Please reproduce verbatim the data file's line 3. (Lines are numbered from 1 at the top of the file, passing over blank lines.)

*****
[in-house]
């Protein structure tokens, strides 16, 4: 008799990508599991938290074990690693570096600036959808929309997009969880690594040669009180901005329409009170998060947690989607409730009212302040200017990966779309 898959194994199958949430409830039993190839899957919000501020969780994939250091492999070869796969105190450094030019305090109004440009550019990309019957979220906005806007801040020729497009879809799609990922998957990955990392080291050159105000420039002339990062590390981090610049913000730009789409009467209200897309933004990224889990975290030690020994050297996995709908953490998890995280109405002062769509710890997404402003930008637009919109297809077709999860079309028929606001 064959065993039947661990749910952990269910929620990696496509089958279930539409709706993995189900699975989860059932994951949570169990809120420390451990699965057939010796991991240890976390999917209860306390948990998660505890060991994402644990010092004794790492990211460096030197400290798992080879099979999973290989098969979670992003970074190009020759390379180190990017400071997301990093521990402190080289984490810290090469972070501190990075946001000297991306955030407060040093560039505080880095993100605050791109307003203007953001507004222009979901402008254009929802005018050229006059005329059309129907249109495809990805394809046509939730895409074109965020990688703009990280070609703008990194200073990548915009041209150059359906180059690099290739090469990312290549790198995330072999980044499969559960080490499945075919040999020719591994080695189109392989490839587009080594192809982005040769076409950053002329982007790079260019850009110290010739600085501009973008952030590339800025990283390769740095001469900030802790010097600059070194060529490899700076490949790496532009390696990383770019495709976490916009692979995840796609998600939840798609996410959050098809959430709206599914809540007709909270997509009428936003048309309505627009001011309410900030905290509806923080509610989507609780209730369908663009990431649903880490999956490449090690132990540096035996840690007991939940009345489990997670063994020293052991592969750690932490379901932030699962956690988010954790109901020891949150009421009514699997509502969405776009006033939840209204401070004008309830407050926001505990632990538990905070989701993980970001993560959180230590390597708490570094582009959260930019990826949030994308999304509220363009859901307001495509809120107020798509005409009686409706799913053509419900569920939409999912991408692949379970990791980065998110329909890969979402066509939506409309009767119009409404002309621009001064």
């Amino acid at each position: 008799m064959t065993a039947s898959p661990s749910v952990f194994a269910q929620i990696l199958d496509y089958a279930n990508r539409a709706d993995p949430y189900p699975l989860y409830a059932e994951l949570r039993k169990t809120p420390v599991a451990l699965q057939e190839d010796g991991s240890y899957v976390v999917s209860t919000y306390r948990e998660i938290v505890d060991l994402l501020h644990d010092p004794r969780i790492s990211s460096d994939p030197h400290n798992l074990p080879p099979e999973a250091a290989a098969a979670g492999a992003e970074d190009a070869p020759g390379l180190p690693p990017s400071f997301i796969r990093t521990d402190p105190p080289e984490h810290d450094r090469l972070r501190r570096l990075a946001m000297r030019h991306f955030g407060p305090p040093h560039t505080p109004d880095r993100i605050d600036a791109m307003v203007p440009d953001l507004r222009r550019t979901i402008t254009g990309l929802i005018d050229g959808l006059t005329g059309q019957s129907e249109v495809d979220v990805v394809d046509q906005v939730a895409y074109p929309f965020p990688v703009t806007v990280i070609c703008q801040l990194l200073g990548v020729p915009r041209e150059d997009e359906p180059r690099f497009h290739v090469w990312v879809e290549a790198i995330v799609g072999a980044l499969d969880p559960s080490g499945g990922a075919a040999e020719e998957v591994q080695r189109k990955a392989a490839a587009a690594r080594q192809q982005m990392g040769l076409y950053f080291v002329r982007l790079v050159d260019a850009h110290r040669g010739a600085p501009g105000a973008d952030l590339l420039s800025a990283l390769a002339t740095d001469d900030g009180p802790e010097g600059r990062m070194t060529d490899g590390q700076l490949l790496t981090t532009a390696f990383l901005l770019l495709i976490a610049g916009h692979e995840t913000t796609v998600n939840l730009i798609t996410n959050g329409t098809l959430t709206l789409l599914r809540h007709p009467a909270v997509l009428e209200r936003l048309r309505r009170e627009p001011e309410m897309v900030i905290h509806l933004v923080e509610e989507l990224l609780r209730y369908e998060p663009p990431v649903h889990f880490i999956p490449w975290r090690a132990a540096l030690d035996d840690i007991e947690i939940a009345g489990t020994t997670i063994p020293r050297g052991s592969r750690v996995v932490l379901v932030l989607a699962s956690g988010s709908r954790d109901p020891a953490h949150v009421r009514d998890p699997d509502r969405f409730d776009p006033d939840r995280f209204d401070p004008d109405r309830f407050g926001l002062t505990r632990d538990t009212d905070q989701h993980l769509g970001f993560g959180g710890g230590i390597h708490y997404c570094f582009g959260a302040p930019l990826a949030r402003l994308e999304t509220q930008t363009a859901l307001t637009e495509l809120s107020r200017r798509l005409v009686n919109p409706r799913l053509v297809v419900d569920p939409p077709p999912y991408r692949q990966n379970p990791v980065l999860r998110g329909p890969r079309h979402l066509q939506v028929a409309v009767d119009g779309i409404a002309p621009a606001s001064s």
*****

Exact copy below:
């Amino acid at each position: 008799m064959t065993a039947s898959p661990s749910v952990f194994a269910q929620i990696l199958d496509y089958a279930n990508r539409a709706d993995p949430y189900p699975l989860y409830a059932e994951l949570r039993k169990t809120p420390v599991a451990l699965q057939e190839d010796g991991s240890y899957v976390v999917s209860t919000y306390r948990e998660i938290v505890d060991l994402l501020h644990d010092p004794r969780i790492s990211s460096d994939p030197h400290n798992l074990p080879p099979e999973a250091a290989a098969a979670g492999a992003e970074d190009a070869p020759g390379l180190p690693p990017s400071f997301i796969r990093t521990d402190p105190p080289e984490h810290d450094r090469l972070r501190r570096l990075a946001m000297r030019h991306f955030g407060p305090p040093h560039t505080p109004d880095r993100i605050d600036a791109m307003v203007p440009d953001l507004r222009r550019t979901i402008t254009g990309l929802i005018d050229g959808l006059t005329g059309q019957s129907e249109v495809d979220v990805v394809d046509q906005v939730a895409y074109p929309f965020p990688v703009t806007v990280i070609c703008q801040l990194l200073g990548v020729p915009r041209e150059d997009e359906p180059r690099f497009h290739v090469w990312v879809e290549a790198i995330v799609g072999a980044l499969d969880p559960s080490g499945g990922a075919a040999e020719e998957v591994q080695r189109k990955a392989a490839a587009a690594r080594q192809q982005m990392g040769l076409y950053f080291v002329r982007l790079v050159d260019a850009h110290r040669g010739a600085p501009g105000a973008d952030l590339l420039s800025a990283l390769a002339t740095d001469d900030g009180p802790e010097g600059r990062m070194t060529d490899g590390q700076l490949l790496t981090t532009a390696f990383l901005l770019l495709i976490a610049g916009h692979e995840t913000t796609v998600n939840l730009i798609t996410n959050g329409t098809l959430t709206l789409l599914r809540h007709p009467a909270v997509l009428e209200r936003l048309r309505r009170e627009p001011e309410m897309v900030i905290h509806l933004v923080e509610e989507l990224l609780r209730y369908e998060p663009p990431v649903h889990f880490i999956p490449w975290r090690a132990a540096l030690d035996d840690i007991e947690i939940a009345g489990t020994t997670i063994p020293r050297g052991s592969r750690v996995v932490l379901v932030l989607a699962s956690g988010s709908r954790d109901p020891a953490h949150v009421r009514d998890p699997d509502r969405f409730d776009p006033d939840r995280f209204d401070p004008d109405r309830f407050g926001l002062t505990r632990d538990t009212d905070q989701h993980l769509g970001f993560g959180g710890g230590i390597h708490y997404c570094f582009g959260a302040p930019l990826a949030r402003l994308e999304t509220q930008t363009a859901l307001t637009e495509l809120s107020r200017r798509l005409v009686n919109p409706r799913l053509v297809v419900d569920p939409p077709p999912y991408r692949q990966n379970p990791v980065l999860r998110g329909p890969r079309h979402l066509q939506v028929a409309v009767d119009g779309i409404a002309p621009a606001s001064s």